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Name: Antony Loewenstein
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Tuesday, November 22, 2005

Torturers take note

Chile's Augusto Pinochet always thought he was above the law so his arrest in London in 1998 surprised the world.

International law is developing to the point where administrators and advocates for unacceptable norms will soon face justice. And this includes those in the West.

How about individuals who advised the Bush administration to avoid the Geneva Convention and advocate torture? John Yoo, a UC Berkeley law professor, is one such man.

Philippe Sands is professor of law at University College London and practicing barrister and he recently debated Yoo:

"Yoo was well aware of the torture convention. However, when I raised the Pinochet precedent in our debate, he seemed slightly taken aback.

"It seems he may not have turned his mind to the possibility that a legal adviser associated with a policy that permits torture contrary to international legal obligations could be subject to international investigation."

Nobody should be immune.


Blogger Shabadoo said...

Wait a second wait a second wait a do realise that you are proposing thought crimes, don't you? I mean, under your regime anyone who writes a memo that explores something extra-legal that later gets put into action could be put under the gun. And you complain about sedition laws? Get real - and get a clue.

Tuesday, November 22, 2005 10:44:00 am  
Blogger Antony Loewenstein said...

Thought crimes? Actually, these provisions were directly related to US forces torturing detainees. It happened and it still happens and you can defend torture all you like. I notice you seem incapable of condemning torture. They're only Arabs, right? Yep, your hilarious war on terror will be won through torture.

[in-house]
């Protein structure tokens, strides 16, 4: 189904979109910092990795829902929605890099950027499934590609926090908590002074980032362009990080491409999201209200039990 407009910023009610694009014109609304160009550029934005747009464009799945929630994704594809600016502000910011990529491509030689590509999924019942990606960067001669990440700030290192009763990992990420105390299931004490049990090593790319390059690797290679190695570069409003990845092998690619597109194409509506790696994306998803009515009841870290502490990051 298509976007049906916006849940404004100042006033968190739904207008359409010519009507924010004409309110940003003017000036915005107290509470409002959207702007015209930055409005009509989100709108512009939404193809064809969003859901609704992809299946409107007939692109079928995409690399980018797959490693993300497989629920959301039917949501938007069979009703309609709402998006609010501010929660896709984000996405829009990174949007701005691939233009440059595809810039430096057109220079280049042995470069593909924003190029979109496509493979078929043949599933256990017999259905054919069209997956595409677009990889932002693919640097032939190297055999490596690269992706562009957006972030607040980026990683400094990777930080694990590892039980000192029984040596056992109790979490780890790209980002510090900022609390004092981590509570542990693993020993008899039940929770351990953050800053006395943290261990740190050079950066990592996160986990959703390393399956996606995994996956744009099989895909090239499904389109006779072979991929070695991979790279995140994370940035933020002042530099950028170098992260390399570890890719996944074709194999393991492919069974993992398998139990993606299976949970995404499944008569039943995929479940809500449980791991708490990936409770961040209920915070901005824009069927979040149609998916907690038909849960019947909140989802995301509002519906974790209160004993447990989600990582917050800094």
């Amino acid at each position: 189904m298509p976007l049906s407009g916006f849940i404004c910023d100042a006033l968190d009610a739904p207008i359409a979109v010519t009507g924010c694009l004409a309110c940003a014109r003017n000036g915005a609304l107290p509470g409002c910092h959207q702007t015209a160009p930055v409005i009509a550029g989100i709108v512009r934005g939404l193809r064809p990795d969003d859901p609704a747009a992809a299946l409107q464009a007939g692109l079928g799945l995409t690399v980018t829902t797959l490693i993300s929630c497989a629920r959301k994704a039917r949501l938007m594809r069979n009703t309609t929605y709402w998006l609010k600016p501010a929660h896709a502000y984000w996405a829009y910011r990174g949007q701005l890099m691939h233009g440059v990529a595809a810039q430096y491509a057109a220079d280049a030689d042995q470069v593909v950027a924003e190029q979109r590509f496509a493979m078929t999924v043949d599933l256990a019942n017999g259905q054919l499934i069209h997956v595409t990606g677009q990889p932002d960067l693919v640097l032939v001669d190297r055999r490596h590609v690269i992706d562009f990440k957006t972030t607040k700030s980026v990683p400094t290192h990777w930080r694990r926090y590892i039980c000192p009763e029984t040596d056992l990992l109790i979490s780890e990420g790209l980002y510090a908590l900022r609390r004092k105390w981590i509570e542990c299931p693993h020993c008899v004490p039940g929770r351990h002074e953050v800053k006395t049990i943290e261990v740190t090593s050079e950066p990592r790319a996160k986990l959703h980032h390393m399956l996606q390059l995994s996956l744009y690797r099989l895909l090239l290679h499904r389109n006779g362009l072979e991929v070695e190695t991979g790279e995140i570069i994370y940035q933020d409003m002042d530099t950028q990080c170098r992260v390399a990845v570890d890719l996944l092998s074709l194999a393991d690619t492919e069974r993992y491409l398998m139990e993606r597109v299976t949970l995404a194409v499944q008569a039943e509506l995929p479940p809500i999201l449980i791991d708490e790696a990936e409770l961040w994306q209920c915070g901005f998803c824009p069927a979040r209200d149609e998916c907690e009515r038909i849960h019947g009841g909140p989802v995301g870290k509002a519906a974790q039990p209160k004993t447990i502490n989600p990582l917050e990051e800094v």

Tuesday, November 22, 2005 10:52:00 am  
Blogger Shabadoo said...

Jesus, Anty, you cannot make an argument without resorting to calling your opponents bigots, can you? Weak mind, mate.

Tuesday, November 22, 2005 11:04:00 am  
Blogger Wombat said...

With due respects Shab,

I can't help but feel you would be this first to express outrage if it were whites people on the receiving end.

Tuesday, November 22, 2005 1:11:00 pm  
Blogger brokenleg said...

I strongly recommend you read Sands' latest book on international law. "The USA and The making and Breaking of international law" (or something like that). it is a ripping read and it explores the legal consequences of Bush's actions, International trade law, the laughabole legal opinions about the "legal war" in Iraq, and the abandonmenet of the geneva convention.

Tuesday, November 22, 2005 4:15:00 pm  
Blogger Antony Loewenstein said...

Thanks, will do.
I remember him recently on Lateline. Western leaders and their little minions should be fearful of international law. If people like Saddam are culpable - and they are - so should people like Bush, Blair and Howard.
That rather scares those who believe in Western exceptionalism.

Tuesday, November 22, 2005 4:37:00 pm  
Blogger Woodge said...

This is a smal step for all mankind, even the Shabadoo's of the world. I hope to live to see the day all criminals - regardless of who they are and which party they belong to - are accountable for their actions. Especially those crimes involving women, children and any form of torture.

Tuesday, November 22, 2005 4:38:00 pm  
Blogger Shabadoo said...

Alrighty, simple yes or no question - no hedging, no "sure, when such-and-such also happens"-ing, etc: